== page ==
So, pencil first for the structure.
PIGMA Micron pens usually for doing all the ink line, and I use cross hatching a bit (inking techniques that I won’t discuss here so I don’t overwhelm you) and I do like organic gawky lines too.
I may erase a bit of the pencil lines after I’ve done all the inking.
Then I use upon all that, watercolors itself.
My fave watercolors because of their quality, color duration, texture, and pigments itself, are the Winsor & Newton ones (they have many options; ideally you should get the Artist quality ones, but for starting out I'd go with their student quality ones). And for a cheaper version, I use the Reeves ones too, that have a nice quality-price relation. But if I could have all of them being Winsor & Newton... I wouldn't hesitate at all :D
I love working watercolors in layers, and usually I use 3 layers (that meaning, I paint overall, let it dry, paint another layer, let it dry, and paint the last layer) of course sometimes the artwork needs more layering. But for sure it will have 3 layers at least. Layering is really key to build the shadows in steps.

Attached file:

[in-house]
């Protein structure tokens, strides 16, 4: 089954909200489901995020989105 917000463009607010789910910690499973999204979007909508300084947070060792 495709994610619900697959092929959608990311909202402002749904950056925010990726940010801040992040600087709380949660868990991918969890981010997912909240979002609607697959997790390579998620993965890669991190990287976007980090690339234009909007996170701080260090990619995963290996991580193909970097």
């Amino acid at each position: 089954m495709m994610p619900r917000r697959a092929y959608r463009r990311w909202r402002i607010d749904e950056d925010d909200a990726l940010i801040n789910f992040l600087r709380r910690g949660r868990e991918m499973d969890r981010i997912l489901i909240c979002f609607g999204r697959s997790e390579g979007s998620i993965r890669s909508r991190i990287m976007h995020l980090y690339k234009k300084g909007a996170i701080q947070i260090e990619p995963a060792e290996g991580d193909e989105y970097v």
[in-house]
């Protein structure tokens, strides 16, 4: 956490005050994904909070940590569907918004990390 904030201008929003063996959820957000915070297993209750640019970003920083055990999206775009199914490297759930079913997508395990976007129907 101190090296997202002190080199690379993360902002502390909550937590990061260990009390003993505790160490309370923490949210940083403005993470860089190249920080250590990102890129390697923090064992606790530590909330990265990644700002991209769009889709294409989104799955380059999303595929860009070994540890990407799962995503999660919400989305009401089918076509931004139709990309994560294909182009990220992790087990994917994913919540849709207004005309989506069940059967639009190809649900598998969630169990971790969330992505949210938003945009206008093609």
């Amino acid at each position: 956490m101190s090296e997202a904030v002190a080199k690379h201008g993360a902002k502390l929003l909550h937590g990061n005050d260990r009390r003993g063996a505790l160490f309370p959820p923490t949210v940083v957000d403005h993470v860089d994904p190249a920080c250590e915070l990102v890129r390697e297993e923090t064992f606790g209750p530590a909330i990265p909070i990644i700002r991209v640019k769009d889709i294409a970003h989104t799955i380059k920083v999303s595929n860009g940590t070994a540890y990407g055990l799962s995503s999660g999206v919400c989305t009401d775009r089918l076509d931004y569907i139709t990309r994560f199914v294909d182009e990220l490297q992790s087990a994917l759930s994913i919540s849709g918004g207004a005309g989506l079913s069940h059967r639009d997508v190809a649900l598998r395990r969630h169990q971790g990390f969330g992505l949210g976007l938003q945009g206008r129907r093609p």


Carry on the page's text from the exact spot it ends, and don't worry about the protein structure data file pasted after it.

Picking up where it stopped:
I tend to use wet on dry techniques more than wet on wet (watercolors techniques).
When you use the wet on dry (the brush is wet, the paper where you apply is dry) you end up having a lovely border, an outline in the color while you pass the brush, I love that).
When you use wet on wet (brush is wet, and you previously added a layer of water to paper making it wet, with a clean brush... or perhaps you're applying a new colour on a zone you already passed the brush and it's still wet) then you get this magical movements of the new colour in the wet surface, doing those happy accidents, that's how watercolourists call it :)
But I don’t have too many rules, I simply love and enjoy those splashy colors.
Personally, I think that in becoming a great artist, under any tool or technique, you need to develop your eye and your hand. Your eye to see shapes. To see light and shadows. To see details and yet to see simple shapes. To see beauty in the ordinary. To see volume. Then you practice tons to train your hand to be able to manifest the things your eye sees.
I hope I've tempted you and you start painting with watercolors too ;)